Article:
Engineering junior dies while studying abroad
Oliver Pacchiana died in a rock climbing accident in Namibia
April 1, 2013, 6:14 pm·
Oliver Pacchiana, an Engineering junior, died over the weekend while studying abroad at the University of Cape Town in South Africa. He was 20 years old.
Pacchiana, whom friends and family described as a driven, enthusiastic mechanical engineering major and friendly person, died after a rock-climbing accident Sunday in Namibia, a country about 1,000 miles north of Cape Town. Pacchiana, an Eagle Scout, took a trip with other students during their spring break to Victoria Falls and Botswana. Afterwards, he broke off from the other students to visit Namibia.
The Study Abroad Office declined to comment on the details of the program without receiving authorization from Pacchiana’s family.
“[Oliver] was an outdoorsman and a scholar,” Pacchiana’s brother, Nolan Pacchiana, said in an email. “We liked to joke about the time he brought a physics textbook on a camping trip.”
Pacchiana was a world traveler, having visited over 15 countries, and relished doing community service through the Boy Scouts and through his church, Nolan said.
Friends and classmates remembered him as a smart and hardworking student.
“Oliver was something special. He had nothing but a smile on his face all the time, and it was hard not to smile with him,” Engineering junior James Yang said in an email. Yang, who knew Pacchiana through the Penn Electric Racing team — which Pacchiana captained — added that Pacchiana had “an unparalleled passion for all that he was involved in.”
“It wasn’t uncommon that he’d just never go home for multiple nights a week because he was so invested in his work,” he said. “He was one of the reasons why I even stayed in mechanical engineering, because he was one of the few who made it really cool.”
College junior Kevin Seelaus, who was Pacchiana’s roommate during their freshman year, remembered Pacchiana as “the kind of guy nobody would ever have a problem with.”
“He was always quiet — a very driven engineering student — and I’d come back to the room and he’d always be playing dirty gangsta rap,” he said. “I always got a kick out of that.”
Chair of the Mechanical Engineering and Applied Mechanics Department Robert Carpick — who first met Pacchiana through PER when Pacchiana was a sophomore — praised his leadership and enthusiasm.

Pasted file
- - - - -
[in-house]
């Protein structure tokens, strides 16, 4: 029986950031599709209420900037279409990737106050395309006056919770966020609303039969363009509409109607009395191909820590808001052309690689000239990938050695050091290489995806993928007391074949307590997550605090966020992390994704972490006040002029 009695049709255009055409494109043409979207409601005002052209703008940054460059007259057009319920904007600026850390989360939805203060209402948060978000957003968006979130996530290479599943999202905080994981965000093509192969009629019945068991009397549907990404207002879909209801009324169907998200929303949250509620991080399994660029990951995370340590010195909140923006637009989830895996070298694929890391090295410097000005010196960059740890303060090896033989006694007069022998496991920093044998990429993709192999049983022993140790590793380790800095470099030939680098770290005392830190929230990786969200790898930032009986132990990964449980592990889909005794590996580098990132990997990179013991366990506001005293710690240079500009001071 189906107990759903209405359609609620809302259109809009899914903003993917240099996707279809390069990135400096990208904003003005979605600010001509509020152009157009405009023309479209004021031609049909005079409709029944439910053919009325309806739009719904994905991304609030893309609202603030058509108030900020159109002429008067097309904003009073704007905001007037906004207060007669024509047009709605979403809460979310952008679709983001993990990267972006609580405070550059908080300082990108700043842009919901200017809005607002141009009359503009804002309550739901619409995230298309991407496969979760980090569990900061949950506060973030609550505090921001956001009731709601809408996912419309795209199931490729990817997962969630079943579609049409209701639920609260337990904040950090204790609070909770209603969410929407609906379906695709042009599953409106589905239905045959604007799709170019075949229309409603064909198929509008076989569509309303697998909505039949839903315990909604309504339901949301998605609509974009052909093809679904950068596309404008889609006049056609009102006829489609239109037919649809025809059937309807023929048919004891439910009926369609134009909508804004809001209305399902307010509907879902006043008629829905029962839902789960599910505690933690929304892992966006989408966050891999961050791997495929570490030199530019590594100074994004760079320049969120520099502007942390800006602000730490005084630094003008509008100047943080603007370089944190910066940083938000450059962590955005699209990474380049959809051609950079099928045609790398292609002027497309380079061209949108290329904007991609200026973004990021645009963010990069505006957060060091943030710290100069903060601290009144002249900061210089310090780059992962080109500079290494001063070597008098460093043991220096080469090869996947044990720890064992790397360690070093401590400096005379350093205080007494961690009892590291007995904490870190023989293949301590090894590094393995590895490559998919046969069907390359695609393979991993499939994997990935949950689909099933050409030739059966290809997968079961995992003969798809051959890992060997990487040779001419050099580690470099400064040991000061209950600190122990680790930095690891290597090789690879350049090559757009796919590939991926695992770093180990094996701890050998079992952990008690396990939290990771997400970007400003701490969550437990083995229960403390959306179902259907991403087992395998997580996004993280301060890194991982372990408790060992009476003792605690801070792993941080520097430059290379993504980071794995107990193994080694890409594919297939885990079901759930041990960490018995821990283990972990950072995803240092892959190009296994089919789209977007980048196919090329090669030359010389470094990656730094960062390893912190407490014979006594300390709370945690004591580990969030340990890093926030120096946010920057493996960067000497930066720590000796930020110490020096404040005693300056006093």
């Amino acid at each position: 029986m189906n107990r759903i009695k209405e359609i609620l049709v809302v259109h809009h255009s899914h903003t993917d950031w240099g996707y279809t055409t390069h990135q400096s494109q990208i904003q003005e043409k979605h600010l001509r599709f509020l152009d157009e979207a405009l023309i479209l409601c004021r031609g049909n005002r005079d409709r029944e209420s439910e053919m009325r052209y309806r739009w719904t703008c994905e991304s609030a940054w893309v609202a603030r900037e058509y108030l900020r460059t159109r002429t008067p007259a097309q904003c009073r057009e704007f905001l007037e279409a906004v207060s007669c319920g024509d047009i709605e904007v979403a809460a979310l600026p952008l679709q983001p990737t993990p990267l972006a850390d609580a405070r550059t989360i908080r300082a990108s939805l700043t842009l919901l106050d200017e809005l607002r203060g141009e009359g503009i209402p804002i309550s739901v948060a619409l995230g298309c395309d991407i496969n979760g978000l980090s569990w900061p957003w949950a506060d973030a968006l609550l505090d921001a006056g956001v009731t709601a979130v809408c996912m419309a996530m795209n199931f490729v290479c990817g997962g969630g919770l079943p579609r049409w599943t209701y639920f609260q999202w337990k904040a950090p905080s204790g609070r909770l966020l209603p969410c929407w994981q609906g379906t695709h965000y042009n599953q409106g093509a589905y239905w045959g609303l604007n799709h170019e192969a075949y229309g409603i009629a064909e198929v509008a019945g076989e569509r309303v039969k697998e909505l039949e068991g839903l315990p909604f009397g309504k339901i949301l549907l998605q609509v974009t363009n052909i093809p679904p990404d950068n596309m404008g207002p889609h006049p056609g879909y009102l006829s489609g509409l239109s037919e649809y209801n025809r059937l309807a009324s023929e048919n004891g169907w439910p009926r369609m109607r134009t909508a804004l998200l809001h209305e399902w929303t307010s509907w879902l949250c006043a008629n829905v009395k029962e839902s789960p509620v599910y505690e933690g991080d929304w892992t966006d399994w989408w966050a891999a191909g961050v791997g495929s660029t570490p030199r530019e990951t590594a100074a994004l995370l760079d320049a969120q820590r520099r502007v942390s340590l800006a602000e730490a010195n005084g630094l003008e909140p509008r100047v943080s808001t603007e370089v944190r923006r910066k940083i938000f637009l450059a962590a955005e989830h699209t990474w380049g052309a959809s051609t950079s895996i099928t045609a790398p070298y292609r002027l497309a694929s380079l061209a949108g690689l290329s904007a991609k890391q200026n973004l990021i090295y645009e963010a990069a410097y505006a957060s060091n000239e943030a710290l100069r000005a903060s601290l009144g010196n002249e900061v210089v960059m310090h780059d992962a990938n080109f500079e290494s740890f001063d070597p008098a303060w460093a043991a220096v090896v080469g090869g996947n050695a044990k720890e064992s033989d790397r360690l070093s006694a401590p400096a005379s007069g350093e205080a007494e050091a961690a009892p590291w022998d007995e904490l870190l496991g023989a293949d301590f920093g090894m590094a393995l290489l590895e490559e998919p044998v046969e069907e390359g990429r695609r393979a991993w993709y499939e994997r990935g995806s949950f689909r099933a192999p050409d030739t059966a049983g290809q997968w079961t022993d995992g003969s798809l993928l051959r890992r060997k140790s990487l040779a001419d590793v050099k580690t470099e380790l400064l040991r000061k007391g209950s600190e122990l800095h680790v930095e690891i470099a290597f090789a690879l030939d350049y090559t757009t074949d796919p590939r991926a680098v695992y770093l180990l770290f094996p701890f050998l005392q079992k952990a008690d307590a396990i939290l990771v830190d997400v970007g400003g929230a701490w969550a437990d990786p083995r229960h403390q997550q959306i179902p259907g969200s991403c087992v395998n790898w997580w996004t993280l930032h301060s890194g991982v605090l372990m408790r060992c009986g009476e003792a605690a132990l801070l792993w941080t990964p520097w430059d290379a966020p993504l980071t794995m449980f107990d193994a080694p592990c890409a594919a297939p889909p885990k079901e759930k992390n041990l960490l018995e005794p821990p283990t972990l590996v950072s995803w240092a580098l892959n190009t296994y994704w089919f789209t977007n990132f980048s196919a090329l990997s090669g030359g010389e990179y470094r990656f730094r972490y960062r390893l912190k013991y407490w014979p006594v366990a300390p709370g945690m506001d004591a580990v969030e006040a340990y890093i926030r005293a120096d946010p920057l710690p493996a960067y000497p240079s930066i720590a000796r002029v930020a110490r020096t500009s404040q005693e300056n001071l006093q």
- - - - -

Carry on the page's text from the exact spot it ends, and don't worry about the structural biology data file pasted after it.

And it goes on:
“He was coming in as a sophomore taking over the leadership of this very active, very popular and very successful club,” Carpick said. “Something I remembered right from the first time I met him was he had an intensity about him.”
Pacchiana was also heavily involved in Penn Band his freshman year as a tuba player. “I was just recalling that I don’t think he missed an event the whole year — rehearsal, game, anything,” Penn Band Director Greer Cheeseman said in an email.
Pacchiana’s family learned of his death on Sunday morning through a phone call from the American consulate in Namibia. His mother sent an email to the family of College and Wharton sophomore Kevin Scanlan, a childhood friend. Scanlan’s mother, 1984 College graduate Cynthia Chang-Scanlan, informed Penn of Pacchiana’s passing on Monday afternoon.
Students were notified of Pacchiana’s death via an email sent to several Engineering listservs early Monday evening.
“Oliver was full of life and gusto,” Pacchiana’s mother, Elaine Pacchiana, was quoted as saying in the email. “He loved nature and being outdoors. He loved electric cars and being in the Band.”
Pacchiana’s family could not be reached for further comment.
“All I pictured was my friend from kindergarten, and that’s what made it really hard,” Scanlan said. “He’s always been the nice kid that I remembered from when I was 5 years old.”
“He had a sparkle in his eye, and it rubbed off on everyone around him,” Carpick said.
There will be a support meeting on Tuesday at 4:30 p.m. in Skirkanich Hall’s Berger Auditorium. Pacchiana’s friends and family will plan a memorial service for him in the coming days in coordination with the Office of the Chaplain.
“When we first heard of the accident, someone said that if he was a couch potato, he would be here right now,” Nolan said. “But it was quickly agreed upon that if he were a couch potato, he wouldn’t have been Oliver.”
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